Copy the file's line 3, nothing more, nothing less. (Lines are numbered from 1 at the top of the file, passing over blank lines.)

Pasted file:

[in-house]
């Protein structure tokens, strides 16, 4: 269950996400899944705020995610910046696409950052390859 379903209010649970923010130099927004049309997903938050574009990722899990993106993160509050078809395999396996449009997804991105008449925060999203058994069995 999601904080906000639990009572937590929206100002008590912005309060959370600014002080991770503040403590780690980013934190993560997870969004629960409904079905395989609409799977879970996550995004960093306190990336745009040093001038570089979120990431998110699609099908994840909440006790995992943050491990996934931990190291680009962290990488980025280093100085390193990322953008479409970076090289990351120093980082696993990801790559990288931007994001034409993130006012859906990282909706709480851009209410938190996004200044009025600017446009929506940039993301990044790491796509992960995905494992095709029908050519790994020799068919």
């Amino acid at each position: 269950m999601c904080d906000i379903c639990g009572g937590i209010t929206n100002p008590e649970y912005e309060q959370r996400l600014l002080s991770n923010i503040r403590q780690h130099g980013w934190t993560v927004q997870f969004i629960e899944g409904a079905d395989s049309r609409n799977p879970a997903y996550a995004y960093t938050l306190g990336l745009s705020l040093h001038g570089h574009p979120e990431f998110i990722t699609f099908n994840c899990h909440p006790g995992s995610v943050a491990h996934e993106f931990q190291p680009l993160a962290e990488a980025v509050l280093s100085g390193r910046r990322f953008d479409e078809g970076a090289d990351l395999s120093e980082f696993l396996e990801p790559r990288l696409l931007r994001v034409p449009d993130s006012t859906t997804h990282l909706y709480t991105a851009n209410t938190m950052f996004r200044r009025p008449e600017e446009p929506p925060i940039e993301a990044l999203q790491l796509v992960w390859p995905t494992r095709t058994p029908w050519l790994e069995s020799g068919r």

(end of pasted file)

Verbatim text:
């Amino acid at each position: 269950m999601c904080d906000i379903c639990g009572g937590i209010t929206n100002p008590e649970y912005e309060q959370r996400l600014l002080s991770n923010i503040r403590q780690h130099g980013w934190t993560v927004q997870f969004i629960e899944g409904a079905d395989s049309r609409n799977p879970a997903y996550a995004y960093t938050l306190g990336l745009s705020l040093h001038g570089h574009p979120e990431f998110i990722t699609f099908n994840c899990h909440p006790g995992s995610v943050a491990h996934e993106f931990q190291p680009l993160a962290e990488a980025v509050l280093s100085g390193r910046r990322f953008d479409e078809g970076a090289d990351l395999s120093e980082f696993l396996e990801p790559r990288l696409l931007r994001v034409p449009d993130s006012t859906t997804h990282l909706y709480t991105a851009n209410t938190m950052f996004r200044r009025p008449e600017e446009p929506p925060i940039e993301a990044l999203q790491l796509v992960w390859p995905t494992r095709t058994p029908w050519l790994e069995s020799g068919r």